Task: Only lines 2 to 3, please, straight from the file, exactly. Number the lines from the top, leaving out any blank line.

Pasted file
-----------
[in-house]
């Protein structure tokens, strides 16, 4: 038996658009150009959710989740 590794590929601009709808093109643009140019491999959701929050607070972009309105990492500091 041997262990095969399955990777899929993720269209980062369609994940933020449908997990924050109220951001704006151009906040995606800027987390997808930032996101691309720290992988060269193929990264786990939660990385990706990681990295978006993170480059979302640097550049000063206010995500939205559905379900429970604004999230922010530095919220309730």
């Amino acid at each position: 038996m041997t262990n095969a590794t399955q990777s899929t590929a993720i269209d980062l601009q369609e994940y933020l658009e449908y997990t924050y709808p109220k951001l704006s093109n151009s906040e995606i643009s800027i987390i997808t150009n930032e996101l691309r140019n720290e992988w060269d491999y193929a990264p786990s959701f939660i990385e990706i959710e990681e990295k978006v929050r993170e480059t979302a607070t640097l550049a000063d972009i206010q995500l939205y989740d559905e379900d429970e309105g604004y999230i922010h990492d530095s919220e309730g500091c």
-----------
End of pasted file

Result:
């Protein structure tokens, strides 16, 4: 038996658009150009959710989740 590794590929601009709808093109643009140019491999959701929050607070972009309105990492500091 041997262990095969399955990777899929993720269209980062369609994940933020449908997990924050109220951001704006151009906040995606800027987390997808930032996101691309720290992988060269193929990264786990939660990385990706990681990295978006993170480059979302640097550049000063206010995500939205559905379900429970604004999230922010530095919220309730």
């Amino acid at each position: 038996m041997t262990n095969a590794t399955q990777s899929t590929a993720i269209d980062l601009q369609e994940y933020l658009e449908y997990t924050y709808p109220k951001l704006s093109n151009s906040e995606i643009s800027i987390i997808t150009n930032e996101l691309r140019n720290e992988w060269d491999y193929a990264p786990s959701f939660i990385e990706i959710e990681e990295k978006v929050r993170e480059t979302a607070t640097l550049a000063d972009i206010q995500l939205y989740d559905e379900d429970e309105g604004y999230i922010h990492d530095s919220e309730g500091c």